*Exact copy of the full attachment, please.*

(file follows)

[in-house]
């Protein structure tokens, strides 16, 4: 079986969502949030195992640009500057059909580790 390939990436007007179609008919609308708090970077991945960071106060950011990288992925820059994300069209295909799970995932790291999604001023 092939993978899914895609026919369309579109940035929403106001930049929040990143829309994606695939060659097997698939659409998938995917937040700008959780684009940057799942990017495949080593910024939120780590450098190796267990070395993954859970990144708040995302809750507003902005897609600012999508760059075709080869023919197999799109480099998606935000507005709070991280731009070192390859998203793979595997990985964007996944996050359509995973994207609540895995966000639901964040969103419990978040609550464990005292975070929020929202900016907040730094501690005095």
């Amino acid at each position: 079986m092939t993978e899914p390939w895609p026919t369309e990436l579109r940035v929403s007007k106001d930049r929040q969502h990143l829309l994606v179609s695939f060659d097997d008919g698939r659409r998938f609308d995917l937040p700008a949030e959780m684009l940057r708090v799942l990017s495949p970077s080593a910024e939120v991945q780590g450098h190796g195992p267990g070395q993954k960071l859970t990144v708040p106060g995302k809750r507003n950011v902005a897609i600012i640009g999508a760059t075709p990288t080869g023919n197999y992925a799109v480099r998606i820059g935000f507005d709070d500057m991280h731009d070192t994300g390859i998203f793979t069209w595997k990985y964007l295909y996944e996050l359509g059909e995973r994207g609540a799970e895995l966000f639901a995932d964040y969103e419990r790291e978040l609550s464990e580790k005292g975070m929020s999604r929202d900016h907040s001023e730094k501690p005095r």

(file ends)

[in-house]
């Protein structure tokens, strides 16, 4: 079986969502949030195992640009500057059909580790 390939990436007007179609008919609308708090970077991945960071106060950011990288992925820059994300069209295909799970995932790291999604001023 092939993978899914895609026919369309579109940035929403106001930049929040990143829309994606695939060659097997698939659409998938995917937040700008959780684009940057799942990017495949080593910024939120780590450098190796267990070395993954859970990144708040995302809750507003902005897609600012999508760059075709080869023919197999799109480099998606935000507005709070991280731009070192390859998203793979595997990985964007996944996050359509995973994207609540895995966000639901964040969103419990978040609550464990005292975070929020929202900016907040730094501690005095």
């Amino acid at each position: 079986m092939t993978e899914p390939w895609p026919t369309e990436l579109r940035v929403s007007k106001d930049r929040q969502h990143l829309l994606v179609s695939f060659d097997d008919g698939r659409r998938f609308d995917l937040p700008a949030e959780m684009l940057r708090v799942l990017s495949p970077s080593a910024e939120v991945q780590g450098h190796g195992p267990g070395q993954k960071l859970t990144v708040p106060g995302k809750r507003n950011v902005a897609i600012i640009g999508a760059t075709p990288t080869g023919n197999y992925a799109v480099r998606i820059g935000f507005d709070d500057m991280h731009d070192t994300g390859i998203f793979t069209w595997k990985y964007l295909y996944e996050l359509g059909e995973r994207g609540a799970e895995l966000f639901a995932d964040y969103e419990r790291e978040l609550s464990e580790k005292g975070m929020s999604r929202d900016h907040s001023e730094k501690p005095r």